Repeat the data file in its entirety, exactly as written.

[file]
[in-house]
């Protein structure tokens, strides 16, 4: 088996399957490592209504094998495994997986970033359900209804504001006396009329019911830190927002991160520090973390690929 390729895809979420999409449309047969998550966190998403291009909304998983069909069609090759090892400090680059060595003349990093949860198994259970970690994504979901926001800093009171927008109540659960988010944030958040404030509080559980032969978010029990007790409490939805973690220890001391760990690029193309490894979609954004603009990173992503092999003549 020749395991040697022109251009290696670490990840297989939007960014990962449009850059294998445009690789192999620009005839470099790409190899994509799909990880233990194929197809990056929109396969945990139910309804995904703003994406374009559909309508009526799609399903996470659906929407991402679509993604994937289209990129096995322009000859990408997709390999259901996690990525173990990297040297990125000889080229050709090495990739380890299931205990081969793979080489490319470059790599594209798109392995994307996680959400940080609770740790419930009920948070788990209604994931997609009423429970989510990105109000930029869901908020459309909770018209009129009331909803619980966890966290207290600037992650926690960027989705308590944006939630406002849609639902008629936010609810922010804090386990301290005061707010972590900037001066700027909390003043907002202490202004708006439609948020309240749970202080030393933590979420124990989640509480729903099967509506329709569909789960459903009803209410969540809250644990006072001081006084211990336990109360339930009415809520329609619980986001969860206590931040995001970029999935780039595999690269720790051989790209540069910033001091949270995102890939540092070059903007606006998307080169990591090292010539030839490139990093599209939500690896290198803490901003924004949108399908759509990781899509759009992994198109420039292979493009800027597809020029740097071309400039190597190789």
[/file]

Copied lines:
[in-house]
């Protein structure tokens, strides 16, 4: 088996399957490592209504094998495994997986970033359900209804504001006396009329019911830190927002991160520090973390690929 390729895809979420999409449309047969998550966190998403291009909304998983069909069609090759090892400090680059060595003349990093949860198994259970970690994504979901926001800093009171927008109540659960988010944030958040404030509080559980032969978010029990007790409490939805973690220890001391760990690029193309490894979609954004603009990173992503092999003549 020749395991040697022109251009290696670490990840297989939007960014990962449009850059294998445009690789192999620009005839470099790409190899994509799909990880233990194929197809990056929109396969945990139910309804995904703003994406374009559909309508009526799609399903996470659906929407991402679509993604994937289209990129096995322009000859990408997709390999259901996690990525173990990297040297990125000889080229050709090495990739380890299931205990081969793979080489490319470059790599594209798109392995994307996680959400940080609770740790419930009920948070788990209604994931997609009423429970989510990105109000930029869901908020459309909770018209009129009331909803619980966890966290207290600037992650926690960027989705308590944006939630406002849609639902008629936010609810922010804090386990301290005061707010972590900037001066700027909390003043907002202490202004708006439609948020309240749970202080030393933590979420124990989640509480729903099967509506329709569909789960459903009803209410969540809250644990006072001081006084211990336990109360339930009415809520329609619980986001969860206590931040995001970029999935780039595999690269720790051989790209540069910033001091949270995102890939540092070059903007606006998307080169990591090292010539030839490139990093599209939500690896290198803490901003924004949108399908759509990781899509759009992994198109420039292979493009800027597809020029740097071309400039190597190789």